Hey there New Dad,

I know it is hard for you too. You watch as the one you love is completely consumed by your new baby. You are so tired, but you know she is even more tired, so you cannot complain. And despite how tired she is, she seems so capable. She seems to know instinctively what to do for your baby. You are feeling a bit lost. You want to help, but you don’t know how. You feel very out of your depth. 

In the very early days of fatherhood, you may not be able to do much for your baby. If your partner is breastfeeding, there is even less you can do. But there is one big huge job you can do. A job that will make all the difference to your family. 

You can care for HER. The Mother of your child. She needs you right now. Even if she says she is okay. 

Her world has been completely flipped upside down. She is healing from the pain of childbirth. She is struggling with huge hormonal changes and learning how to feed her baby. You can be her shoulder to cry on and her anchor in the storm. 

But where do you start? You don’t want to ask what she needs, she already has so much on her plate. Why don’t you start by doing these few simple things. These will keep her sane and show that you care. 

Make sure she is eating and drinking enough

This may sound silly to you. You may think that she is capable of figuring this out for herself. But motherhood, especially when breastfeeding, leaves a woman feeling absolutely ravenous. But when she cannot put down her newborn baby, and has a million other things on her plate, caring for her own nutritional needs is the last thing from her mind. And staying healthy at this time is so important.

When I was a new mother, my husband would leave a smoothie in the fridge for me every morning. It was filled with healthy ingredients, and because it was pre-made, I could just drink it one handed. This made a massive difference to my day. But would only take him about five minutes to make. 

Engage with your baby

It may feel a bit unnatural at first, you may not think that a baby can understand much of what is going on around them. But make the effort to engage with your baby when you are caring for them. Read them books. Make funny faces. Give them lots of cuddles and love. Talk to them. This will help you to get to know your baby, and will give your partner endless joy. Because as a mother, there is nothing that brings me greater happiness than watching my husband be a father.

Take Candid Photos

My phone is filled to the brim with photos of both my children, and my husband with my children. I barely make an appearance. So when my husband does take a photo of me with my children, especially a candid photo, it means the absolute world to me. 

So if you see your partner asleep with her baby nestled in her arms, take a photo. If she is feeding her child, take a photo. Messy hair, poor lighting, playing a game, or even when she is comforting a crying baby, take a photo. These will be cherished for many years to come. 

Don’t complain when you walk through the door and are instantly handed the baby

When you walk into that door, chances are she has been holding or caring for another baby, or maybe several children, for hours upon hours. Don’t stop to take off your shoes. Don’t stop to go to the bathroom. Open up your arms and take your baby and give her a break. She has to do all these things at home by herself with the baby. So you can figure it out as well.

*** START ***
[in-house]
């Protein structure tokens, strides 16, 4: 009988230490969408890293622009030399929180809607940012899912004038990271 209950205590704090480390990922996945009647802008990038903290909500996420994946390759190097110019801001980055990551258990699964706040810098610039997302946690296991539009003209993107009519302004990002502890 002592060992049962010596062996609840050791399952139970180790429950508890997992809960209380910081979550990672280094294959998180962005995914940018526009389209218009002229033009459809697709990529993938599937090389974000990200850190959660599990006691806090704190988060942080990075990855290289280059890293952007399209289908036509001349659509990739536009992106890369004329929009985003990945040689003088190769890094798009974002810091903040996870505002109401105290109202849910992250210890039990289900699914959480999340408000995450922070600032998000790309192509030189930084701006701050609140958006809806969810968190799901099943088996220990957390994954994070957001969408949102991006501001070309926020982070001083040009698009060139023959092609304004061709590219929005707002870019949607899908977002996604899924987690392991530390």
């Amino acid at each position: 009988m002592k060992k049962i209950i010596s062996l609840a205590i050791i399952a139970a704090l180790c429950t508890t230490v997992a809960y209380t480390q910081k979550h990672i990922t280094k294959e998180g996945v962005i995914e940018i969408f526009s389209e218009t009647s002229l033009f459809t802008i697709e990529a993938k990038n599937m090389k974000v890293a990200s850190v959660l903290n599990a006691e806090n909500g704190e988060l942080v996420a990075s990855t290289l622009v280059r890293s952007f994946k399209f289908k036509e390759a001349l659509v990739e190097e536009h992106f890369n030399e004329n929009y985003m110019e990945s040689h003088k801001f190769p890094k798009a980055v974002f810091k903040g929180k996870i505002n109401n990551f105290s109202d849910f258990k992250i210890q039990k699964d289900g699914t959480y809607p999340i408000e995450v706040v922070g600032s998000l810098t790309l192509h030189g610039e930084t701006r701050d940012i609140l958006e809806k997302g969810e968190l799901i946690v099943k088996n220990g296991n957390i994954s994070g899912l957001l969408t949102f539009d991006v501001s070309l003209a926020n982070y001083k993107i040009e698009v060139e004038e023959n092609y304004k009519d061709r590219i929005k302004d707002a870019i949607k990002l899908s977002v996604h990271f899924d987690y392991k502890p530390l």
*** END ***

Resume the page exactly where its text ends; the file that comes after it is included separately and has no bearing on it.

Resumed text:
Check in on her emotional wellbeing

Postpartum depression is real, and can affect any new Mother. Even if it is her second, third or fourth child. Even if you think she is doing well. Make sure you research and watch for signs of struggle. Most women suffer in silence without ever asking for help. If you are worried that your partner is suffering from depression, and you don’t know how to help, call PANDA on 1300 726 306 for advice. And remember to keep the lines of communication between you open, even when you are both tired. 

Give her opportunities to play with her other child/ren one on one

As a second time Mother, I desperately miss that one on one time I had with my toddler. Having been his primary caregiver for almost three years, I often feel like a part of my body is missing. So give her opportunities to play with her other children. Take the baby into another room for a cuddle, or settle them to sleep for her so that she can spend uninterrupted time with her other babies. Trust me, the Mum guilt of constantly having to care for a baby and not being able to give that undivided attention to my toddler is heartbreaking. 

And be careful of the language that you use with your other children. Try not to say things like “Mummy is busy with the baby so we need to leave her alone”. Instead try, “Mummy really wishes she could put you to sleep, but I am so happy that I get to do it instead”. 

Above all, be kind and understanding

You may get yelled at. Snapped at. Treated indifferently. Try and be kind and understanding. She is just so very tired. And so very hormonal. Think back to your teenage years. Remember the huge mood swings that were entirely out of your control. That is similar to what a woman who has just given birth feels. Please don’t take it personally. Hug her when she cries and forgive her if she isn’t nice or if you aren’t receiving the attention you are used to. She will come back to you eventually. Be waiting for her. 

While this article has been written in the style of a father and a mother, I am completely aware and sensitive to the fact that each family is very different. Whether there are two Mums, two Dads or other family dynamics, the wording can be changed to suit anyone. I would never in a million years want to discriminate. This is just based on my personal experience.

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